Is Amazon taking drastic measures to manage its supply chain?

The US e-commerce giant is trying to prioritize essential goods stockpiling at its warehouse – will smaller sellers on its platform be able to survive the potential shipping delays?
24 March 2020 | 5 Shares

An Amazon worker pulls a trolley at the Amazon Fulfilment Centre in Peterborough. Source: AFP

Amazon will not stock any non-essential items within its warehouses for the time being, in order to better cope with the overwhelming demand for necessary household items amidst the coronavirus outbreak.

Amazon informed its sellers and third-party vendors (many of whom can now fear shipping delays for delivery of their items) that it is suspending shipments of non-essentials. It will instead be “temporarily” prioritizing medical and healthcare supplies, household staples, and other “high-demand items,” the message to sellers read.

Amazon has already begun implementing such measures across its warehouses in both the US and Europe until at least April 5 – and the move has already been met with dismay by a segment of third-party sellers of non-essential items, whose goods can range from anything electrical- or computer-related to Blu-ray DVDs.

The prioritization initiative comes as an unprecedented spending surge on e-commerce sites including Amazon’s coincides with an uptick in COVID-19 cases involving Amazon warehouse staffers.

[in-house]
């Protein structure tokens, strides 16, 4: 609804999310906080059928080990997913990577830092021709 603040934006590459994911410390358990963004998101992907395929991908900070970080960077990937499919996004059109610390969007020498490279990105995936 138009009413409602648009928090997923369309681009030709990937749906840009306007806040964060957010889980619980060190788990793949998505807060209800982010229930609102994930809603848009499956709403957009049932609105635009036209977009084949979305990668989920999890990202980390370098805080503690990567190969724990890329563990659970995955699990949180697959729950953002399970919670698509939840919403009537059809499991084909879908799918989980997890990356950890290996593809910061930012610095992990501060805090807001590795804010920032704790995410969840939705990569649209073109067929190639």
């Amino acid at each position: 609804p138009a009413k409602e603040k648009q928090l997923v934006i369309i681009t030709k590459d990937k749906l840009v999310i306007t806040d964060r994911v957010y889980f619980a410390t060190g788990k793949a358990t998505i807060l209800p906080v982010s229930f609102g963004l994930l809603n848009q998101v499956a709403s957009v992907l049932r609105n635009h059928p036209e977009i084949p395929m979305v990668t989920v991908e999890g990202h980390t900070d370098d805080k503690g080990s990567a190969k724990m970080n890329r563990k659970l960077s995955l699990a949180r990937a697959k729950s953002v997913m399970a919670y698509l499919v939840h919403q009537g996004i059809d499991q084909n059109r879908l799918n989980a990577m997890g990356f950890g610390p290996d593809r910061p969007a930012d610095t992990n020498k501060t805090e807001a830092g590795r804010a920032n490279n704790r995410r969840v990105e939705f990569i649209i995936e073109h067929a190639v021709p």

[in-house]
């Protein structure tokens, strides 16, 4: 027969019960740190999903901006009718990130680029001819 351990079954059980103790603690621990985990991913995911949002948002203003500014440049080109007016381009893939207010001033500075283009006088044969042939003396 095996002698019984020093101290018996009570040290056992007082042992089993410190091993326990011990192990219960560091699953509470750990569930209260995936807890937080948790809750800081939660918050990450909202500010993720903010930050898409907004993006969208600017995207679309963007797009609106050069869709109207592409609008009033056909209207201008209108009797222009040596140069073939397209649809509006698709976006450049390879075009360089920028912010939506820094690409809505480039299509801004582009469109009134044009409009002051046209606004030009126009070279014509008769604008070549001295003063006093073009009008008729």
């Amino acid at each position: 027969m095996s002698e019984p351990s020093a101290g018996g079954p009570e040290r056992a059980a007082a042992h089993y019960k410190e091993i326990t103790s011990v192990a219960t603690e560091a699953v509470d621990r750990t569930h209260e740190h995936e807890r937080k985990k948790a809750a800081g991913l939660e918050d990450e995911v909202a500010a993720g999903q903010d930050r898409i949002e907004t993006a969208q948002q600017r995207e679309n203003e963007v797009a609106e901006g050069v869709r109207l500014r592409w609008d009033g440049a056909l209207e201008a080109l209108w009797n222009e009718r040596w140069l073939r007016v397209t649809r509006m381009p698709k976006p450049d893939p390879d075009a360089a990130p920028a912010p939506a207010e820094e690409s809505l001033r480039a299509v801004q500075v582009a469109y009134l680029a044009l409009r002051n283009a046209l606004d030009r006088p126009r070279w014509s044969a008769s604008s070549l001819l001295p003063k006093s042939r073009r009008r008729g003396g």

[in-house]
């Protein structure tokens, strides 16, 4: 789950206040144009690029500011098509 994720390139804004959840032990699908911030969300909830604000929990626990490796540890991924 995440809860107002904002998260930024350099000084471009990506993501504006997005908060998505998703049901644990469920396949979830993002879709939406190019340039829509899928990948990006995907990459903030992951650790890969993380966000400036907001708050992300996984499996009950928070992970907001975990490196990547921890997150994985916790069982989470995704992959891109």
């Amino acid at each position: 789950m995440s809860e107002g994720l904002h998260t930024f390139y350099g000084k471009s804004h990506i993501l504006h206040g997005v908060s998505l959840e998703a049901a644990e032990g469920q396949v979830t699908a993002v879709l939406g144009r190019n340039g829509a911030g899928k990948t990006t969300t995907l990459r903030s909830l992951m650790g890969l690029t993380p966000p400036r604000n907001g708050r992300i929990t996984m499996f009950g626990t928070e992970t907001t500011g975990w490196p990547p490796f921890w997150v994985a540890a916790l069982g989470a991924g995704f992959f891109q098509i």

Consumers are being forced to buy their items online, as governments crack down on physical movements to attempt to contain the spread of the virus. Many daily household items, such as tissue paper, continue to be in scarce supply in some parts of the world, and consumers are increasingly turning to e-commerce platforms to attempt to order the necessities.

While some sellers acknowledged on Reddit that Amazon was “doing the right thing” and that they had been preparing for just such a disruption to deliveries and shipping, other sellers nonetheless had to admit that their bottom line would be hurting in these intervening months.

Samantha Morrison, who sells a range of electronic items on Amazon’s platform, commented to the BBC that, “Small businesses will hurt because of it and some will completely go bankrupt if the supply chain disruption goes beyond a month.”

Andrew Helgeson, a vendor from Lincoln, England who has been selling on Amazon’s e-commerce platform for eight years now, worried that he would have to start packaging items himself at home, in order to save costs and to fulfill orders on time. He has already applied for a mortgage holiday and will be applying for other government assistance.

Amazon CEO Jeff Bezos has sent a memo to all employees this past Saturday, addressing workers’ concerns including a lack of face masks and being in close proximity with their fellow warehouse staff. This comes on the heels of the temporary warehouse closure in Queens, New York after a worker there tested positive for the coronavirus.

Amazon has also confirmed that at least five workers in Amazon warehouses in both Spain and Italy have contracted the disease. Amazon workers had already been circulating a petition calling for heightened protective measures for exposed workers such as paid leave, “to ensure the safety of all its workers and the larger public.”